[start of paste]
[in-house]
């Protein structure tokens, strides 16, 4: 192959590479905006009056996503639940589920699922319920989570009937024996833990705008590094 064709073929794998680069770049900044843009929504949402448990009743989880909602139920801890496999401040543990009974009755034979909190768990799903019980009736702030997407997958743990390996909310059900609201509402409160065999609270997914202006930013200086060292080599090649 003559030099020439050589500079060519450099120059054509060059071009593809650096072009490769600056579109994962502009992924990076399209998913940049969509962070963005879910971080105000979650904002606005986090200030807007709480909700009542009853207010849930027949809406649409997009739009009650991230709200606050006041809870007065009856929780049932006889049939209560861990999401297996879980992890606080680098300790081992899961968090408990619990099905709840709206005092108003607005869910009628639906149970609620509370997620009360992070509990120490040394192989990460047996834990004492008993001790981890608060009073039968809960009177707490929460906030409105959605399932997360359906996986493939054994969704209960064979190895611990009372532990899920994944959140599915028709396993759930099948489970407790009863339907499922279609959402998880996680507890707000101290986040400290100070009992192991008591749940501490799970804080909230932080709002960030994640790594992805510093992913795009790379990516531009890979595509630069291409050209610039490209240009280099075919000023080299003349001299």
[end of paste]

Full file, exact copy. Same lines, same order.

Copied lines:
[in-house]
């Protein structure tokens, strides 16, 4: 192959590479905006009056996503639940589920699922319920989570009937024996833990705008590094 064709073929794998680069770049900044843009929504949402448990009743989880909602139920801890496999401040543990009974009755034979909190768990799903019980009736702030997407997958743990390996909310059900609201509402409160065999609270997914202006930013200086060292080599090649 003559030099020439050589500079060519450099120059054509060059071009593809650096072009490769600056579109994962502009992924990076399209998913940049969509962070963005879910971080105000979650904002606005986090200030807007709480909700009542009853207010849930027949809406649409997009739009009650991230709200606050006041809870007065009856929780049932006889049939209560861990999401297996879980992890606080680098300790081992899961968090408990619990099905709840709206005092108003607005869910009628639906149970609620509370997620009360992070509990120490040394192989990460047996834990004492008993001790981890608060009073039968809960009177707490929460906030409105959605399932997360359906996986493939054994969704209960064979190895611990009372532990899920994944959140599915028709396993759930099948489970407790009863339907499922279609959402998880996680507890707000101290986040400290100070009992192991008591749940501490799970804080909230932080709002960030994640790594992805510093992913795009790379990516531009890979595509630069291409050209610039490209240009280099075919000023080299003349001299």